Healthcare professionals and patients are encouraged to report adverse events or side effects related to the use of these products to the FDA's MedWatch Safety Information and Adverse Event Reporting Program:

 

[08/04/2011 - Drug Safety Communication - FDA]
[12/22/2010 - Drug Safety Communication - FDA]

 


Recombinant Human Growth Hormone (somatropin): Ongoing Safety Review - Possible Increased Risk of Death

ISSUE: FDA is informing the public that results from a study conducted in France — the Santé Adulte GH Enfant (SAGhE) study — found that persons with certain kinds of short stature (idiopathic growth hormone deficiency and idiopathic or gestational short stature) treated with recombinant human growth hormone during childhood and who were followed over a long period of time, were at a small increased risk of death when compared to individuals in the general population of France. FDA is currently reviewing all available information on this potential risk and will communicate any new recommendations once it has completed its review.

BACKGROUND: Recombinant human growth hormone is a protein that is manufactured to be nearly identical to the main form of the naturally occurring human growth hormone. This hormone can stimulate tissue growth, linear growth (height), and protein, carbohydrate, lipid, and mineral metabolism. It has approved indications in both the adult and pediatric populations. In the United States, recombinant human growth hormone is used in the pediatric population to treat short stature due to growth hormone deficiency (including idiopathic [of unknown cause] growth hormone deficiency), Turner syndrome, Noonan syndrome, Prader-Willi syndrome, short stature homeobox-containing gene (SHOX) deficiency, chronic renal insufficiency, idiopathic short stature and children small for gestational age. Recombinant human growth hormone, also known as somatropin [rDNA origin] injection, is marketed under the following brand names in the United States: Genotropin, Humatrope, Norditropin, Nutropin, Nutropin AQ, Omnitrope, Saizen, and Tev-Tropin.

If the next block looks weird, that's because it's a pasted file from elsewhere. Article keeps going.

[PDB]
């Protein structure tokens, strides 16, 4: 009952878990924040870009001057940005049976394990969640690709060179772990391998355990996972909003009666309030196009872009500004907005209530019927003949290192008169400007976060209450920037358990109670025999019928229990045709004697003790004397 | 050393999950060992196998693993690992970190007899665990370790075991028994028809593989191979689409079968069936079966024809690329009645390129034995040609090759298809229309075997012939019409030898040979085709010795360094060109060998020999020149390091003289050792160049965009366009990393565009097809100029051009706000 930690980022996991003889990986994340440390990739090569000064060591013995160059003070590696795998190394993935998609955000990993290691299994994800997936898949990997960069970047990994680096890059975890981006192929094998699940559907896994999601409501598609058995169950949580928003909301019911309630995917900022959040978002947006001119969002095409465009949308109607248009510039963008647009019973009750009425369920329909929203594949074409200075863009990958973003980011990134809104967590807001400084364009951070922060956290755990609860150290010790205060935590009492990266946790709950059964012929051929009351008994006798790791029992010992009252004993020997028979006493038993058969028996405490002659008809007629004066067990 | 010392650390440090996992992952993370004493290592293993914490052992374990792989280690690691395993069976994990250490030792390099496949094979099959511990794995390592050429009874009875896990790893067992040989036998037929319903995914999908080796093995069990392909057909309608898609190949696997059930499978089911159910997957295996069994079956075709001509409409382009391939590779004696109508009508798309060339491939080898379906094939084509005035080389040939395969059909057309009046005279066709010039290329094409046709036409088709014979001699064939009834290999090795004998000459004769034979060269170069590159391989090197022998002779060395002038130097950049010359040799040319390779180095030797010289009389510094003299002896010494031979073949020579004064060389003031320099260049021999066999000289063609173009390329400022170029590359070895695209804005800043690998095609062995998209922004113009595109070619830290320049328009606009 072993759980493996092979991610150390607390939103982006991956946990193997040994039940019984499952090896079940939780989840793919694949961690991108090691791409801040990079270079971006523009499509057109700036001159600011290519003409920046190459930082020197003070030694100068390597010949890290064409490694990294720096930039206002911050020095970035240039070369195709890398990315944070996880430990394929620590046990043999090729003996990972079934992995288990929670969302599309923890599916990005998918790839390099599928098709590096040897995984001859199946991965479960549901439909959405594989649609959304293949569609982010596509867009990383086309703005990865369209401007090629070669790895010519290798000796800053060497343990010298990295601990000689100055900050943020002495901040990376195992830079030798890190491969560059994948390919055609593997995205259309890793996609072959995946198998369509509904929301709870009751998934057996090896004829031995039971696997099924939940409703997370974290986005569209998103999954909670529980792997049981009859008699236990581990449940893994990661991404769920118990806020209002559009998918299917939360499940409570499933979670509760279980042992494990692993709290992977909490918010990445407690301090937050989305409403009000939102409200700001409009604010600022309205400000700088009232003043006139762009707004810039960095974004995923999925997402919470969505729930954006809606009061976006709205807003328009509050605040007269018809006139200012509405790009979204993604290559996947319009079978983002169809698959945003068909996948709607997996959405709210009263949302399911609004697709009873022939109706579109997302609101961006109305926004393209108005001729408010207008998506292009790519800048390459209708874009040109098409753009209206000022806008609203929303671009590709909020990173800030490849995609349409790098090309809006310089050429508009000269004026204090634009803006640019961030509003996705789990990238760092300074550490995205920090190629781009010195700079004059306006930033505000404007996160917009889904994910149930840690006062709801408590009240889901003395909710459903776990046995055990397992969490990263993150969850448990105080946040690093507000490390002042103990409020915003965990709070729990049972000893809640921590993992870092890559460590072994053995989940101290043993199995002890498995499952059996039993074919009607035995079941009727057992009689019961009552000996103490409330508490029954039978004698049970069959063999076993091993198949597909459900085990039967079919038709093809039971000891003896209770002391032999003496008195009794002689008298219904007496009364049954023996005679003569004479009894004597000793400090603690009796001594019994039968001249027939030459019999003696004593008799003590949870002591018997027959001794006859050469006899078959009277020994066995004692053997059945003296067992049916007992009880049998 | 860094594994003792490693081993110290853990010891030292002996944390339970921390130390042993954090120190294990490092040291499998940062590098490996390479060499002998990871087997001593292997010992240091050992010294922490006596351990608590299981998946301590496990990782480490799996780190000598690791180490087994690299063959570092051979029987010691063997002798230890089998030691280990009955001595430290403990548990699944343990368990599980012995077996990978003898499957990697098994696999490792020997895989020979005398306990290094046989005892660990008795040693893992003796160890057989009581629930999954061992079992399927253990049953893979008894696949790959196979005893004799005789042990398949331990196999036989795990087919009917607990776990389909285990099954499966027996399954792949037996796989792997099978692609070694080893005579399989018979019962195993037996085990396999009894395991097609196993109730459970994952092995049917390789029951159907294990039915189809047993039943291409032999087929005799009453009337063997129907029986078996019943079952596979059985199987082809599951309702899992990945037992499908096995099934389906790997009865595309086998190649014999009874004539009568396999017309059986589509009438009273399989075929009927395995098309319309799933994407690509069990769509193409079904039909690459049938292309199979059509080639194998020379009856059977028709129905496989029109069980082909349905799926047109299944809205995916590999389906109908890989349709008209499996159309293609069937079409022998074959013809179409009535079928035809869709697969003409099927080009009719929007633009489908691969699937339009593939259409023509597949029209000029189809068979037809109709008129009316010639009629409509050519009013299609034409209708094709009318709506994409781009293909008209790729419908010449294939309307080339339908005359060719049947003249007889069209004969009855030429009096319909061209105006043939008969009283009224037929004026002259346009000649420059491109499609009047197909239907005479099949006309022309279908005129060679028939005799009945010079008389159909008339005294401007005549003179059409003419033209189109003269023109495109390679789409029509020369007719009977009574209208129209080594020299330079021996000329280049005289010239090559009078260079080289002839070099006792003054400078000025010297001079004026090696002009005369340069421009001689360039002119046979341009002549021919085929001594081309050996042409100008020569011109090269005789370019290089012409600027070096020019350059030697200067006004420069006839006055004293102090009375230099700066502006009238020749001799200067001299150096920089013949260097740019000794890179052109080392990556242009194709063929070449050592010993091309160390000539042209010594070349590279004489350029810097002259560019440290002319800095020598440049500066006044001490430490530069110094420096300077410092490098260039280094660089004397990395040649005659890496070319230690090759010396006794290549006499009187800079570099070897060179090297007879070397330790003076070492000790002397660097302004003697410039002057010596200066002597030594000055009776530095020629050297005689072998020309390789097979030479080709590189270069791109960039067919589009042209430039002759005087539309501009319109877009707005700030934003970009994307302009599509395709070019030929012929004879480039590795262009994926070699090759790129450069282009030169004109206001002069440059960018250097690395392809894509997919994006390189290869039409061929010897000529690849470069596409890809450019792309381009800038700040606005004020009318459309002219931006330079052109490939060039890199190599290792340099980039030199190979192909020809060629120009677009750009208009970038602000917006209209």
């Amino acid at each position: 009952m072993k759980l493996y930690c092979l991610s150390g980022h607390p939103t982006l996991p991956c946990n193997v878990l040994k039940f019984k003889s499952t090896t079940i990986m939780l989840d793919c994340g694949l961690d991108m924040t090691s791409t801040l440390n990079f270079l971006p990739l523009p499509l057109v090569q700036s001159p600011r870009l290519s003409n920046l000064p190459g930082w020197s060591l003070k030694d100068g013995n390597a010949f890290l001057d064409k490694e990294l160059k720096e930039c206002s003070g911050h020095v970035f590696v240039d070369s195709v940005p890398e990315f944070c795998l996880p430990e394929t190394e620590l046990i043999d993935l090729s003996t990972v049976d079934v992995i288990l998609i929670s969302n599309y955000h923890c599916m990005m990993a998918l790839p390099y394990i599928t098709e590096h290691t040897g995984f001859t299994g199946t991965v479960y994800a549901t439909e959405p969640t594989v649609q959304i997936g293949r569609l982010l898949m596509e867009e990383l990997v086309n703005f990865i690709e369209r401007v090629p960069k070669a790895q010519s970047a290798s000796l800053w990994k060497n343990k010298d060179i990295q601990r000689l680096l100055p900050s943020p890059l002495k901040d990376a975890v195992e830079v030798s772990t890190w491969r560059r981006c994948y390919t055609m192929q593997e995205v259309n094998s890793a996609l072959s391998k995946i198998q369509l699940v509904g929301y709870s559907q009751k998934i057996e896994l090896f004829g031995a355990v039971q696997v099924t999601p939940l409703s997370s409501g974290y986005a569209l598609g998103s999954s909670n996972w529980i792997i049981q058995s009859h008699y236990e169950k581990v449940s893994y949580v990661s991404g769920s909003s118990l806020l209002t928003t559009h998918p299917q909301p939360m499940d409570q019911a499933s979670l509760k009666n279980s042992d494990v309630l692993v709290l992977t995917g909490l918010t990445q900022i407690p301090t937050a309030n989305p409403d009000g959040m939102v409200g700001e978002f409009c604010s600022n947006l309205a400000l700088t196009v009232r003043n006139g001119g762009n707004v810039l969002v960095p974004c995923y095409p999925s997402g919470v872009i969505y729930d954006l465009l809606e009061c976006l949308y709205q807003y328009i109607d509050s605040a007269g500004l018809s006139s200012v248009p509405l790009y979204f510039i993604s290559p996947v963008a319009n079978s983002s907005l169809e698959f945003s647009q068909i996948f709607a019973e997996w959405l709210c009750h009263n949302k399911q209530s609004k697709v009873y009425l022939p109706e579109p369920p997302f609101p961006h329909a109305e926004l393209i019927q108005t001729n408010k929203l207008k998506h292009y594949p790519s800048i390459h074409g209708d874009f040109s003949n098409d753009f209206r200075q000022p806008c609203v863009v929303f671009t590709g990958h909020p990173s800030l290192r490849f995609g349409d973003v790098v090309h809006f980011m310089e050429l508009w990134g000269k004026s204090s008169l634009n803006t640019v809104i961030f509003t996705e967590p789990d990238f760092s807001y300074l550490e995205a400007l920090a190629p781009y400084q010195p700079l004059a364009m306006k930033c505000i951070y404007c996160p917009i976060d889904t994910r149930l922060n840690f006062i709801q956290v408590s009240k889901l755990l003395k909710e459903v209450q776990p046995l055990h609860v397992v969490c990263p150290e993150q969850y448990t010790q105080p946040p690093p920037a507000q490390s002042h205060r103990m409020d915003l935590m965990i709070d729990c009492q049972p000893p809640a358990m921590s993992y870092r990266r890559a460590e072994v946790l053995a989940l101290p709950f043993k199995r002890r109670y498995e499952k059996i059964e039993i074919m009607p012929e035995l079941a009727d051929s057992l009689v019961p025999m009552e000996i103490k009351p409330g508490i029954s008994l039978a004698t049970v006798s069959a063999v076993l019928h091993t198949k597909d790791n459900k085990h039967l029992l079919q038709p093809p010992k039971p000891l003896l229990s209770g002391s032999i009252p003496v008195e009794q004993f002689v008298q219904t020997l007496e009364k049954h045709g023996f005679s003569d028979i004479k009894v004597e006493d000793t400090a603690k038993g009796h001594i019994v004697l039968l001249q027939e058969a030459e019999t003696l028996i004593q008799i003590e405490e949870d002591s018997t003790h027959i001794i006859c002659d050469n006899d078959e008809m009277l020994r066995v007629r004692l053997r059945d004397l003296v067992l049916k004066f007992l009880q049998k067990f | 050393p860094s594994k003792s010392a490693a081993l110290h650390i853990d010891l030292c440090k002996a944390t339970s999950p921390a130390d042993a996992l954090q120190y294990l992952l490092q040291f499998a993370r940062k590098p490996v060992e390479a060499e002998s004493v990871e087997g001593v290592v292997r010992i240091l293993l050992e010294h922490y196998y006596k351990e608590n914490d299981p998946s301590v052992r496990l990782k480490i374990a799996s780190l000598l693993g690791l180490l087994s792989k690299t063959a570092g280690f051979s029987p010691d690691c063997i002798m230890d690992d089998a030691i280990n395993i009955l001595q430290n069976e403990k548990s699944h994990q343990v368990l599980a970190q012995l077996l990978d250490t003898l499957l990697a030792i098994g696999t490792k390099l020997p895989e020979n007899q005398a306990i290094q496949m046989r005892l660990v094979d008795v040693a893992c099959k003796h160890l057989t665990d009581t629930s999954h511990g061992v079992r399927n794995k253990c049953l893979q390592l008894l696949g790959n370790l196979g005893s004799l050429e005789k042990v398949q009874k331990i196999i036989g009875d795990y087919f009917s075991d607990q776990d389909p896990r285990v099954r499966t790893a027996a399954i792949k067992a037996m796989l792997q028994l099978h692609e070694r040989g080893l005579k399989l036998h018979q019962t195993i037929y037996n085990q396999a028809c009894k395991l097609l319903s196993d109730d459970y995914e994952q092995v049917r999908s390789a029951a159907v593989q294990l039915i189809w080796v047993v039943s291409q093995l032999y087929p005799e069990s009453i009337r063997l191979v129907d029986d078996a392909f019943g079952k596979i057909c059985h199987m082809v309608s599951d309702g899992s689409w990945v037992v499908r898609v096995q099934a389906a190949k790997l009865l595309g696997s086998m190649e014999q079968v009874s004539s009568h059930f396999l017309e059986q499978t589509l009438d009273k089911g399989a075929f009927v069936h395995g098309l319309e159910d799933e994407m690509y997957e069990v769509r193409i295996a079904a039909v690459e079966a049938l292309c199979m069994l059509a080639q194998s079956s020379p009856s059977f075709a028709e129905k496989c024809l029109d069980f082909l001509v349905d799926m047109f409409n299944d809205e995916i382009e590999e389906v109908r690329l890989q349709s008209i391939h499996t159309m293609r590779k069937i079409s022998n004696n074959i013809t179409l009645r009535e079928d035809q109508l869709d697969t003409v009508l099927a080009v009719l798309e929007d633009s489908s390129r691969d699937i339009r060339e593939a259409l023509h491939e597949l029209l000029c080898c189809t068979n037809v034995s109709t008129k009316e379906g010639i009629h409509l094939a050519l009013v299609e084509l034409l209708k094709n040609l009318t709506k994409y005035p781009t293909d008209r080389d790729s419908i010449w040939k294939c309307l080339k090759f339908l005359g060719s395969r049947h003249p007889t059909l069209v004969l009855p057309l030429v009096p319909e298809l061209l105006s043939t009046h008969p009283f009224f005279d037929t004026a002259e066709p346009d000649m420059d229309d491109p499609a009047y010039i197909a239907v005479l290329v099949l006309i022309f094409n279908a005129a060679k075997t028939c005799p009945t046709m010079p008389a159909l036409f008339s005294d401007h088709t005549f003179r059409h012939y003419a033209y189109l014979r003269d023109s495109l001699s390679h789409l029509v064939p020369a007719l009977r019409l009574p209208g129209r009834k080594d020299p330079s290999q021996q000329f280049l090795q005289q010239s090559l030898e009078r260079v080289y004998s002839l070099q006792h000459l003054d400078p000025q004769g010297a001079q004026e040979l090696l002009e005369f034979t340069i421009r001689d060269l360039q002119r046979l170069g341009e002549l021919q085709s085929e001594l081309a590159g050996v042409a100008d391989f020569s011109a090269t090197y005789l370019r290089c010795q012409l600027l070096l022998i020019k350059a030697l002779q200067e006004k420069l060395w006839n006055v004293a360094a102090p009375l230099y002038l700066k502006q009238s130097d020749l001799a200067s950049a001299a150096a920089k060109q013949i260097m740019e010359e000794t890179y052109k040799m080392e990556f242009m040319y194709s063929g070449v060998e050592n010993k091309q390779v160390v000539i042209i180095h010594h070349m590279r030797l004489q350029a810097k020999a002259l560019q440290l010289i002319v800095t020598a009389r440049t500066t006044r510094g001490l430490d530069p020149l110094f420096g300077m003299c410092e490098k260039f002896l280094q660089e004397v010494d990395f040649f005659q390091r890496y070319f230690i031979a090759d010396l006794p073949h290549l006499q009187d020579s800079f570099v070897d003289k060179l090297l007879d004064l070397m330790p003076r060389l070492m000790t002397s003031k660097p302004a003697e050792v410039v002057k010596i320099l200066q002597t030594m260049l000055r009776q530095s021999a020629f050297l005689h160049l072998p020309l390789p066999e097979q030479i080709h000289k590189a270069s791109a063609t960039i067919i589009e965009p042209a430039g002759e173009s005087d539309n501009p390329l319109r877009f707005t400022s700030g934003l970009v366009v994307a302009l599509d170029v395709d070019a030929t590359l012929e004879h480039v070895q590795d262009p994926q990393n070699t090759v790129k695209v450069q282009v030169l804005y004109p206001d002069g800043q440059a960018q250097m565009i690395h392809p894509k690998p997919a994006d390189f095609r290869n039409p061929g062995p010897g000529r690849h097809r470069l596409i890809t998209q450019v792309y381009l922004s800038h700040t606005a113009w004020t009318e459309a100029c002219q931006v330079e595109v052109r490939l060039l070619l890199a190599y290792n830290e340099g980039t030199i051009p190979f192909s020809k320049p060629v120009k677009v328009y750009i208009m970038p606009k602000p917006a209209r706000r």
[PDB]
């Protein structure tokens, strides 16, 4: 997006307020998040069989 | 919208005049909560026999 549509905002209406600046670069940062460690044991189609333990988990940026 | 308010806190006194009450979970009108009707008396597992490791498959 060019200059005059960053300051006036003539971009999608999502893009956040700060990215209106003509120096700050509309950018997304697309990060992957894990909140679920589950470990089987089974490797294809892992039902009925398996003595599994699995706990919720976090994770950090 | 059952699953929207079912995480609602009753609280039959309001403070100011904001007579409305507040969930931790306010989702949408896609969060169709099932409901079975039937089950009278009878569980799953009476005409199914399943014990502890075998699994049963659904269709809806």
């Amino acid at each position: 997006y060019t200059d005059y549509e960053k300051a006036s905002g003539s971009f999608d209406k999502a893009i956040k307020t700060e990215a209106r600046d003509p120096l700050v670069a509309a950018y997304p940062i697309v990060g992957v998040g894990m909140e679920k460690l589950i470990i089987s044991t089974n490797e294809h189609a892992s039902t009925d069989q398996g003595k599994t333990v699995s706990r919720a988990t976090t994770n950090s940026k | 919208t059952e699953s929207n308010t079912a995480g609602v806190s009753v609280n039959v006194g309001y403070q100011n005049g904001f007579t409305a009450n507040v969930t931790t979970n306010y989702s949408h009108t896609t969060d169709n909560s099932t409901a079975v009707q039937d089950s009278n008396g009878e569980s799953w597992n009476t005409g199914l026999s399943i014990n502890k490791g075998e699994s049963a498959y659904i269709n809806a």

RECOMMENDATION: Do not stop taking recombinant human growth hormone without talking to your healthcare professional. At this time, FDA believes the benefits of recombinant growth hormone continue to outweigh its potential risks.

Healthcare professionals and patients are encouraged to report adverse events or side effects related to the use of these products to the FDA's MedWatch Safety Information and Adverse Event Reporting Program:

 

[12/22/2010 - Drug Safety Communication - FDA]

    

Serostim [somatropin (rDNA origin) for injection]

Serono, Inc. became aware of a counterfeit lot of Serostim [somatropin (rDNA origin) for injection]. The counterfeit material has been packaged to appear as drug product lot number S810-1A1. This is not a legitimate Serostim lot number. Preliminary information appears to indicate that the counterfeit material may have been distributed via the Internet. However, pharmacists should examine Serostim prior to dispensing to ensure that the package does not bear lot number S810-1A1.

[May 16, 2002 Press Release - Serono]

Past MedWatch Alerts:

[May 17, 2001 (Letter) - Serono, Inc.] PDF Format
[May 17, 2001 (Press Release) - Serono, Inc.] PDF Format
[January 23, 2001 (Press Release) - Serono, Inc.]

More Serostim Resources